Jonathan at A Tiny Revolution catches a perfect illustration of Village mores:
From a recent profile of Seymour Hersh:
It was Tina Brown, formerly of Tatler and Vanity Fair, who brought [Hersh] to the New Yorker. 'What's-her-name... yeah, Tina. She gave me a lot of money, and she said: "Just go do it!" But she used to worry. She'd call me up and say, "I sat next to Colin Powell at dinner last night and he was railing about how awful you are." So I would say, "Well, that's good." And she'd say, "Is it?" And I'd tell her, "Yes, it is."'
Tina Brown was the editor of the New Yorker from 92 through 98, so it's not like Powell was just being a good soldier for the Bush administration. Indeed, he was probably upset at Hersh's My Lai expose and his indictment of the military over Gulf War Syndrome.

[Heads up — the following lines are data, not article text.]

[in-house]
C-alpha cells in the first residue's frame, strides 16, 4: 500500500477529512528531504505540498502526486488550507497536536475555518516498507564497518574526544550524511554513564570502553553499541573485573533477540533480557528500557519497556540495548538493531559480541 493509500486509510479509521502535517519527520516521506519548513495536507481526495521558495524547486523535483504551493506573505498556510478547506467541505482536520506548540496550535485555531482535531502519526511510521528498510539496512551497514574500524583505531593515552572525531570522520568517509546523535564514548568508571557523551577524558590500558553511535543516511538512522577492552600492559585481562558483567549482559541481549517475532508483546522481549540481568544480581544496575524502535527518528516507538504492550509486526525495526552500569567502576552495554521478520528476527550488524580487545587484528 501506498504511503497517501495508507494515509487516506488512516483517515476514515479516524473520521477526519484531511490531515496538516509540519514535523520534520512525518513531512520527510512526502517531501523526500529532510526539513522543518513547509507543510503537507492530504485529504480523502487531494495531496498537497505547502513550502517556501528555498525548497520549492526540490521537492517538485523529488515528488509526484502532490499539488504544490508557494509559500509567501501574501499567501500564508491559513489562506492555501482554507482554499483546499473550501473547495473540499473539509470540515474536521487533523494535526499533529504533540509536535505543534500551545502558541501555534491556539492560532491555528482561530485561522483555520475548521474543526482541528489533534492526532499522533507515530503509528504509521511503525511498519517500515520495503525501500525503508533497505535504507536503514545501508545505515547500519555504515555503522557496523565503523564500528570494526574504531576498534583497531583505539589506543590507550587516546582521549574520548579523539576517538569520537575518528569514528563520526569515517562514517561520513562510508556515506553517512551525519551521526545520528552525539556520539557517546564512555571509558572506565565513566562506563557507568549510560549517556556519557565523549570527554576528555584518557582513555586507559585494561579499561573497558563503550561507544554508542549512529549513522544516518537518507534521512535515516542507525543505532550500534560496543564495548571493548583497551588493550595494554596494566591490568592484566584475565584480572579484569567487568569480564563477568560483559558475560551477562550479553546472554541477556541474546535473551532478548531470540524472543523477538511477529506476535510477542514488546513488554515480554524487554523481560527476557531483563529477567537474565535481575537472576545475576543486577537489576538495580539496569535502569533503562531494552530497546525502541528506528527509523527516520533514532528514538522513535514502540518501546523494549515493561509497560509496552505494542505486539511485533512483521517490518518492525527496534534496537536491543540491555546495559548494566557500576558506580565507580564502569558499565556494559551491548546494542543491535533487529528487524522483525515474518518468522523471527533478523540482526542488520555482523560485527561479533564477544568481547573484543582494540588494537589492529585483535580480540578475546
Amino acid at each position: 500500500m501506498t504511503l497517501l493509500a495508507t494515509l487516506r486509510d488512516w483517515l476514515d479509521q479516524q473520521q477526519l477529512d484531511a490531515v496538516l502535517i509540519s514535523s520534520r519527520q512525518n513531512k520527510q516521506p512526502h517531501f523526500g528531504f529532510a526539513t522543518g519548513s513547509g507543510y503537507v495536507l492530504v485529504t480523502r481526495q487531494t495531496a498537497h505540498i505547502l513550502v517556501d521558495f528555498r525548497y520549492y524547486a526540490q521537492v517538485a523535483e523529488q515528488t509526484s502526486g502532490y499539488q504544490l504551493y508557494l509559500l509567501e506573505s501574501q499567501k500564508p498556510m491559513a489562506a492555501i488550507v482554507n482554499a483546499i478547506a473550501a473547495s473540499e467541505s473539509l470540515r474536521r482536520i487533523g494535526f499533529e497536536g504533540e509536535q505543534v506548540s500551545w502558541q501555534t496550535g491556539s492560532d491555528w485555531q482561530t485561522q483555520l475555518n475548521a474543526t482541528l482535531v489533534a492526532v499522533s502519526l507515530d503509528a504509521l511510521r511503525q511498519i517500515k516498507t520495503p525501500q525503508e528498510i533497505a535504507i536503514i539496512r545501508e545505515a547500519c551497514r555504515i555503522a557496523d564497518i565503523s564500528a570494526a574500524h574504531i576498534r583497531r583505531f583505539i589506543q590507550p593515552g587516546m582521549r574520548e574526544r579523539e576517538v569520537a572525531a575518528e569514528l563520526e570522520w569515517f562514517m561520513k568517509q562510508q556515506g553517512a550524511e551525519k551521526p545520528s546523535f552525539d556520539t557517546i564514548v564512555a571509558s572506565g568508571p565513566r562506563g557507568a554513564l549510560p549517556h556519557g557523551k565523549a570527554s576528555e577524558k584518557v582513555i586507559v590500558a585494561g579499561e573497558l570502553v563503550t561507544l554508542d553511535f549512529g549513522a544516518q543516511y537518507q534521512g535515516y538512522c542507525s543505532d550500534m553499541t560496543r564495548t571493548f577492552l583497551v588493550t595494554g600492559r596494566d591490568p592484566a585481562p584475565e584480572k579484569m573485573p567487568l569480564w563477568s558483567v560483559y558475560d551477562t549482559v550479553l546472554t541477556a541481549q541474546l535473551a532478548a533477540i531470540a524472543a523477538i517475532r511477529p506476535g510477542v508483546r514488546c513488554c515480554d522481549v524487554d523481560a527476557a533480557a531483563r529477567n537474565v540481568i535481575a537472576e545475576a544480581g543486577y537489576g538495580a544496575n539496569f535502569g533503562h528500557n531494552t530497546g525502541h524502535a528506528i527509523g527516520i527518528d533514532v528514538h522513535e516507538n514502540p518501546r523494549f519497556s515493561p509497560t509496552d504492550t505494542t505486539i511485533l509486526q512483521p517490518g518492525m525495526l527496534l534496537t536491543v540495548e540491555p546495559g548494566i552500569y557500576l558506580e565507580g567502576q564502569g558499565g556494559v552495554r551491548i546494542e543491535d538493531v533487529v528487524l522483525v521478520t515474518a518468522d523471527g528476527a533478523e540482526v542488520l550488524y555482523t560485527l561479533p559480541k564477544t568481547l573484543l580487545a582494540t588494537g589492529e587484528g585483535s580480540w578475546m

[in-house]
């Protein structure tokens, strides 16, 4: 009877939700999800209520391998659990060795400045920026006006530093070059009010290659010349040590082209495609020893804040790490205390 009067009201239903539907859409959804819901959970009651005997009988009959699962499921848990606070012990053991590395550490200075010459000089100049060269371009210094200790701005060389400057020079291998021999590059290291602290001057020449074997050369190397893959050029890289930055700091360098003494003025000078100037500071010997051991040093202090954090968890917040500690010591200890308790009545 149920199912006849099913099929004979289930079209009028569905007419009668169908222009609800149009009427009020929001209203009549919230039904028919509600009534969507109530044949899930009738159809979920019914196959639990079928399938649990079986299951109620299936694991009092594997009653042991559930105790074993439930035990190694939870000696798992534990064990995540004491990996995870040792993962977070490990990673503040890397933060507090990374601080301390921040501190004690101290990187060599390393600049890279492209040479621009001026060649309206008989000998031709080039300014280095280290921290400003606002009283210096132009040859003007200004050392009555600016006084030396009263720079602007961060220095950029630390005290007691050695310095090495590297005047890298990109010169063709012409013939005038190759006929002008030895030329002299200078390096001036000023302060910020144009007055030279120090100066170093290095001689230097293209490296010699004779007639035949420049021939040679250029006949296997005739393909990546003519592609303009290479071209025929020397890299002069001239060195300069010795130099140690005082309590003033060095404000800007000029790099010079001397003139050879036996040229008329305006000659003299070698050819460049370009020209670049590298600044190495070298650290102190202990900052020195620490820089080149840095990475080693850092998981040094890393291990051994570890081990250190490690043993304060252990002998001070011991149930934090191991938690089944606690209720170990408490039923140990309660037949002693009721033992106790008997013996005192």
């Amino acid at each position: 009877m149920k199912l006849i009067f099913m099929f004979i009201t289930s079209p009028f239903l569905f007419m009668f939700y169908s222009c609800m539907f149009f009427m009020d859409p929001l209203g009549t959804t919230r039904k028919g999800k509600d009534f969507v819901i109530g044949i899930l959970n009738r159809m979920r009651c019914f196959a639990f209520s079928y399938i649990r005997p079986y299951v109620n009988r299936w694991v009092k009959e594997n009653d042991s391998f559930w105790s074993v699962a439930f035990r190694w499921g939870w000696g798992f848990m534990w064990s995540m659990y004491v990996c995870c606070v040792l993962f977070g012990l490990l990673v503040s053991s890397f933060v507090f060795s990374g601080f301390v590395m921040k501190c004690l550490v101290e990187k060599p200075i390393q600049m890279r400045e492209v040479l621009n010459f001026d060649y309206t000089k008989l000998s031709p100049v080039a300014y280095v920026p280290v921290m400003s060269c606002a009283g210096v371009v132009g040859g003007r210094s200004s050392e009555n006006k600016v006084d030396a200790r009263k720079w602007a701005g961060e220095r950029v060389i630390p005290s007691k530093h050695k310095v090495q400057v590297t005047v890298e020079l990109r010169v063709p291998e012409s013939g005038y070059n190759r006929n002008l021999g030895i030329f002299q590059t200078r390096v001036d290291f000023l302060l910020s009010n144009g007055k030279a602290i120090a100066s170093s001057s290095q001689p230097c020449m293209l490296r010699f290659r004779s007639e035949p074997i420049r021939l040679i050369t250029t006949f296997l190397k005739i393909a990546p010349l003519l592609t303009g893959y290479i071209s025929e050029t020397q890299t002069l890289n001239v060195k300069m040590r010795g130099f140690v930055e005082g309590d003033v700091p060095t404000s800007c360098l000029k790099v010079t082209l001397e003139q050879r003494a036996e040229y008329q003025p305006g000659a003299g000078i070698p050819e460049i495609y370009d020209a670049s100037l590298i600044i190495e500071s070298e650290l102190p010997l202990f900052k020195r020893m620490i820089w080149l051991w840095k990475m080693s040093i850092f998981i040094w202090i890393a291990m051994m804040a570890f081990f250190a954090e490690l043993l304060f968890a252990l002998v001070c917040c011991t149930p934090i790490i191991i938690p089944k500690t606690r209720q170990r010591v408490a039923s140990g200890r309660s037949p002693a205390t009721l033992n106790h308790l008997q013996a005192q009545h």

Hersh is an old guy with a long established reputation, so he has nothing to fear from villagers like Powell. Any other journalist might have seen what Tina was saying as a warning. And, indeed, it would have been. Tina and Sy weren't peers. Tina and Colin were.